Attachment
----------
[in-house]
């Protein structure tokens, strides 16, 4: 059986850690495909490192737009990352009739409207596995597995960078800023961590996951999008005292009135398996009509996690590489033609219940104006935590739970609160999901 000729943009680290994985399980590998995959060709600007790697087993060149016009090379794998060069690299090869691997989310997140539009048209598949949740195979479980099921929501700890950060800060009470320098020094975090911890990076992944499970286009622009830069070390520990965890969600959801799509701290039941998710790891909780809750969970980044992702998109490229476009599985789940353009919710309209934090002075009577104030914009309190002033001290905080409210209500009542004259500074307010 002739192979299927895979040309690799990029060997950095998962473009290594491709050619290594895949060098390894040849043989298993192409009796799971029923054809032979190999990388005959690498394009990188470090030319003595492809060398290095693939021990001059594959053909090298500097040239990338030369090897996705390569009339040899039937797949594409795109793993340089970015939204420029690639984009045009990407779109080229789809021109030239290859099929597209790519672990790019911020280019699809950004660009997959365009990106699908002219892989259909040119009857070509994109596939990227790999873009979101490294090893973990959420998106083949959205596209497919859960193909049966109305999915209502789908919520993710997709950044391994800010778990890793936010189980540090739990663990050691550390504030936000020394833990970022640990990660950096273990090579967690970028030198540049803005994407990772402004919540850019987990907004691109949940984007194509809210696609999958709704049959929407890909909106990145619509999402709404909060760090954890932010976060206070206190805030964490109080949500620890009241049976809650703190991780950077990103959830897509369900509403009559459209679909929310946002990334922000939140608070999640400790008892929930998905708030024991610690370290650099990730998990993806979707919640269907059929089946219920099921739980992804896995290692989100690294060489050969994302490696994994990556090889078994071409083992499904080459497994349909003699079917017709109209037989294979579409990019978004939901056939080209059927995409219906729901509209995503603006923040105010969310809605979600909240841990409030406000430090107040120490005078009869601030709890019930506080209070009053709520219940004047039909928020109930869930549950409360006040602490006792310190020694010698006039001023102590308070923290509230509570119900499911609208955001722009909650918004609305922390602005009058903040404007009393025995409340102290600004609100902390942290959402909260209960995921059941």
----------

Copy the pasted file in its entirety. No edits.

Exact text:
[in-house]
């Protein structure tokens, strides 16, 4: 059986850690495909490192737009990352009739409207596995597995960078800023961590996951999008005292009135398996009509996690590489033609219940104006935590739970609160999901 000729943009680290994985399980590998995959060709600007790697087993060149016009090379794998060069690299090869691997989310997140539009048209598949949740195979479980099921929501700890950060800060009470320098020094975090911890990076992944499970286009622009830069070390520990965890969600959801799509701290039941998710790891909780809750969970980044992702998109490229476009599985789940353009919710309209934090002075009577104030914009309190002033001290905080409210209500009542004259500074307010 002739192979299927895979040309690799990029060997950095998962473009290594491709050619290594895949060098390894040849043989298993192409009796799971029923054809032979190999990388005959690498394009990188470090030319003595492809060398290095693939021990001059594959053909090298500097040239990338030369090897996705390569009339040899039937797949594409795109793993340089970015939204420029690639984009045009990407779109080229789809021109030239290859099929597209790519672990790019911020280019699809950004660009997959365009990106699908002219892989259909040119009857070509994109596939990227790999873009979101490294090893973990959420998106083949959205596209497919859960193909049966109305999915209502789908919520993710997709950044391994800010778990890793936010189980540090739990663990050691550390504030936000020394833990970022640990990660950096273990090579967690970028030198540049803005994407990772402004919540850019987990907004691109949940984007194509809210696609999958709704049959929407890909909106990145619509999402709404909060760090954890932010976060206070206190805030964490109080949500620890009241049976809650703190991780950077990103959830897509369900509403009559459209679909929310946002990334922000939140608070999640400790008892929930998905708030024991610690370290650099990730998990993806979707919640269907059929089946219920099921739980992804896995290692989100690294060489050969994302490696994994990556090889078994071409083992499904080459497994349909003699079917017709109209037989294979579409990019978004939901056939080209059927995409219906729901509209995503603006923040105010969310809605979600909240841990409030406000430090107040120490005078009869601030709890019930506080209070009053709520219940004047039909928020109930869930549950409360006040602490006792310190020694010698006039001023102590308070923290509230509570119900499911609208955001722009909650918004609305922390602005009058903040404007009393025995409340102290600004609100902390942290959402909260209960995921059941």